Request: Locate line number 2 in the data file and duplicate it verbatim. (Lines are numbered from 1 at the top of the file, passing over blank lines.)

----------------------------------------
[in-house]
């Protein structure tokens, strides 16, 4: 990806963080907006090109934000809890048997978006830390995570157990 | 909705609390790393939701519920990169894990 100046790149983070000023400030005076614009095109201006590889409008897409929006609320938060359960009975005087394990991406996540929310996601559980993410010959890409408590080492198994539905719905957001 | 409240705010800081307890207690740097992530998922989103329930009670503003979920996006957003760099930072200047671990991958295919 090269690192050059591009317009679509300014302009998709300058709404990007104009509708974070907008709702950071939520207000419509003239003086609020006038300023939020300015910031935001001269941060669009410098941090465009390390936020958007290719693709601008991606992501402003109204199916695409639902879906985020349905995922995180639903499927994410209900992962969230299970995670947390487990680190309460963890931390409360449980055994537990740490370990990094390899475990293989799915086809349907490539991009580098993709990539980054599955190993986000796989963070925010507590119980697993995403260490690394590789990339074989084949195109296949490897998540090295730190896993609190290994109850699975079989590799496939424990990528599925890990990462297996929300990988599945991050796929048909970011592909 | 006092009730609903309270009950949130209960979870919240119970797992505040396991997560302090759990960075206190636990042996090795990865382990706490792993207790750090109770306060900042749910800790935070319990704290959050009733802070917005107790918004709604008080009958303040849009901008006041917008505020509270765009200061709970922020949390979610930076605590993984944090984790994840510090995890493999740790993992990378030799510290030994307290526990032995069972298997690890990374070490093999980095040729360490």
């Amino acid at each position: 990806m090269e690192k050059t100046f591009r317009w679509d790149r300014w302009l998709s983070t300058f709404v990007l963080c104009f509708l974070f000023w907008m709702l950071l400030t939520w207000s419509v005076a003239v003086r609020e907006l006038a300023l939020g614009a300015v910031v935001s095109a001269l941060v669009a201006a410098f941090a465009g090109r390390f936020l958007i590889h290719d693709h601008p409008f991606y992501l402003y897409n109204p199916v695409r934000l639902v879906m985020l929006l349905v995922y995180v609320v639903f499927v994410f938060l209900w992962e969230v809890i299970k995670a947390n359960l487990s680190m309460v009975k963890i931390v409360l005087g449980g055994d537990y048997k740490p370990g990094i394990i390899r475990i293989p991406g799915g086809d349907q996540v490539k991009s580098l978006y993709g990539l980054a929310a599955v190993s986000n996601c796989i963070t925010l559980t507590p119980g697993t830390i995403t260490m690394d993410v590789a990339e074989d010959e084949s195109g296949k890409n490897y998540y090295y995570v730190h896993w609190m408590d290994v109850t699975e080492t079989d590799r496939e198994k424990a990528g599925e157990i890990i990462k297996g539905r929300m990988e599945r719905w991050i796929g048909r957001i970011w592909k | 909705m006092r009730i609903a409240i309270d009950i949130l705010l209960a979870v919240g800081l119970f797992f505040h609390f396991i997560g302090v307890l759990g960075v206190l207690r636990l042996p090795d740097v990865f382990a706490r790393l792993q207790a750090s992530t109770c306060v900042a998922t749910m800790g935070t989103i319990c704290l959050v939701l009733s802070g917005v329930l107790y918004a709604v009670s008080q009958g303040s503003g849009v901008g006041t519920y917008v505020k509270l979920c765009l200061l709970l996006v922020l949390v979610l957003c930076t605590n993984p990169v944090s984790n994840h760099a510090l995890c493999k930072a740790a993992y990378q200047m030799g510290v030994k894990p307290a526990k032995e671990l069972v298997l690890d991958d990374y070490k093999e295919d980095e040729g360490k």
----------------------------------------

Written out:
């Protein structure tokens, strides 16, 4: 990806963080907006090109934000809890048997978006830390995570157990 | 909705609390790393939701519920990169894990 100046790149983070000023400030005076614009095109201006590889409008897409929006609320938060359960009975005087394990991406996540929310996601559980993410010959890409408590080492198994539905719905957001 | 409240705010800081307890207690740097992530998922989103329930009670503003979920996006957003760099930072200047671990991958295919 090269690192050059591009317009679509300014302009998709300058709404990007104009509708974070907008709702950071939520207000419509003239003086609020006038300023939020300015910031935001001269941060669009410098941090465009390390936020958007290719693709601008991606992501402003109204199916695409639902879906985020349905995922995180639903499927994410209900992962969230299970995670947390487990680190309460963890931390409360449980055994537990740490370990990094390899475990293989799915086809349907490539991009580098993709990539980054599955190993986000796989963070925010507590119980697993995403260490690394590789990339074989084949195109296949490897998540090295730190896993609190290994109850699975079989590799496939424990990528599925890990990462297996929300990988599945991050796929048909970011592909 | 006092009730609903309270009950949130209960979870919240119970797992505040396991997560302090759990960075206190636990042996090795990865382990706490792993207790750090109770306060900042749910800790935070319990704290959050009733802070917005107790918004709604008080009958303040849009901008006041917008505020509270765009200061709970922020949390979610930076605590993984944090984790994840510090995890493999740790993992990378030799510290030994307290526990032995069972298997690890990374070490093999980095040729360490």